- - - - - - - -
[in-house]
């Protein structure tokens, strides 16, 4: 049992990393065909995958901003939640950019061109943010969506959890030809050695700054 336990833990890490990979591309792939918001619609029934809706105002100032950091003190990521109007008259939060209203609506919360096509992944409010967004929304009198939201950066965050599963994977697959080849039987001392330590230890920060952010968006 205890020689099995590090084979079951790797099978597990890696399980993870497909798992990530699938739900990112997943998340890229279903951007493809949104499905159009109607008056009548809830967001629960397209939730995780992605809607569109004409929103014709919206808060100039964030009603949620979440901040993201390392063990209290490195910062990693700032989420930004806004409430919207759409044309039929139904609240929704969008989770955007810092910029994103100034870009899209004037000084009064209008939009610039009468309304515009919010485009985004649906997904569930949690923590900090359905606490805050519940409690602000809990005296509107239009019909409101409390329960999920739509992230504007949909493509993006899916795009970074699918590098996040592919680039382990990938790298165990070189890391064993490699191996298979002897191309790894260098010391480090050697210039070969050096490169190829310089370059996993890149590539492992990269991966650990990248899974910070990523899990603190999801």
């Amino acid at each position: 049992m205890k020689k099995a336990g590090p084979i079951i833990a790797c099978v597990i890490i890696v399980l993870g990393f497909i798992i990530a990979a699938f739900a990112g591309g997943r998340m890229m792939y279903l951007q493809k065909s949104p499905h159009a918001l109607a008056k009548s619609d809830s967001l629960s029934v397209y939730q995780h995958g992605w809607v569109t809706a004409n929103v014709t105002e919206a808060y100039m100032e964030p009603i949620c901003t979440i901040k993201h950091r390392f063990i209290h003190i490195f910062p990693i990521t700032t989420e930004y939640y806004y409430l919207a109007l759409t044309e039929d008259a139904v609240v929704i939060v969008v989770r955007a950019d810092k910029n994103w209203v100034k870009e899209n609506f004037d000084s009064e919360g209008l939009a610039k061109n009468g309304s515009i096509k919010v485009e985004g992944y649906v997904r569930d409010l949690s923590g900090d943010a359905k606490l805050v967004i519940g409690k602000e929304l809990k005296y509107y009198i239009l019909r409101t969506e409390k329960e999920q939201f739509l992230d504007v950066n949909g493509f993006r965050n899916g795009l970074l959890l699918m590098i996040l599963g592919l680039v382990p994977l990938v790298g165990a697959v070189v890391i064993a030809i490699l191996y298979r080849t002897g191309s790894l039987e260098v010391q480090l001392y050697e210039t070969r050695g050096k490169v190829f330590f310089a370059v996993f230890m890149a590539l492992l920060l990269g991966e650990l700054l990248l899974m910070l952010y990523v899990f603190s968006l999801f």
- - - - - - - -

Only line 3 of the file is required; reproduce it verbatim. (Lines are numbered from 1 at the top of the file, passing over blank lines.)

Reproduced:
């Amino acid at each position: 049992m205890k020689k099995a336990g590090p084979i079951i833990a790797c099978v597990i890490i890696v399980l993870g990393f497909i798992i990530a990979a699938f739900a990112g591309g997943r998340m890229m792939y279903l951007q493809k065909s949104p499905h159009a918001l109607a008056k009548s619609d809830s967001l629960s029934v397209y939730q995780h995958g992605w809607v569109t809706a004409n929103v014709t105002e919206a808060y100039m100032e964030p009603i949620c901003t979440i901040k993201h950091r390392f063990i209290h003190i490195f910062p990693i990521t700032t989420e930004y939640y806004y409430l919207a109007l759409t044309e039929d008259a139904v609240v929704i939060v969008v989770r955007a950019d810092k910029n994103w209203v100034k870009e899209n609506f004037d000084s009064e919360g209008l939009a610039k061109n009468g309304s515009i096509k919010v485009e985004g992944y649906v997904r569930d409010l949690s923590g900090d943010a359905k606490l805050v967004i519940g409690k602000e929304l809990k005296y509107y009198i239009l019909r409101t969506e409390k329960e999920q939201f739509l992230d504007v950066n949909g493509f993006r965050n899916g795009l970074l959890l699918m590098i996040l599963g592919l680039v382990p994977l990938v790298g165990a697959v070189v890391i064993a030809i490699l191996y298979r080849t002897g191309s790894l039987e260098v010391q480090l001392y050697e210039t070969r050695g050096k490169v190829f330590f310089a370059v996993f230890m890149a590539l492992l920060l990269g991966e650990l700054l990248l899974m910070l952010y990523v899990f603190s968006l999801f």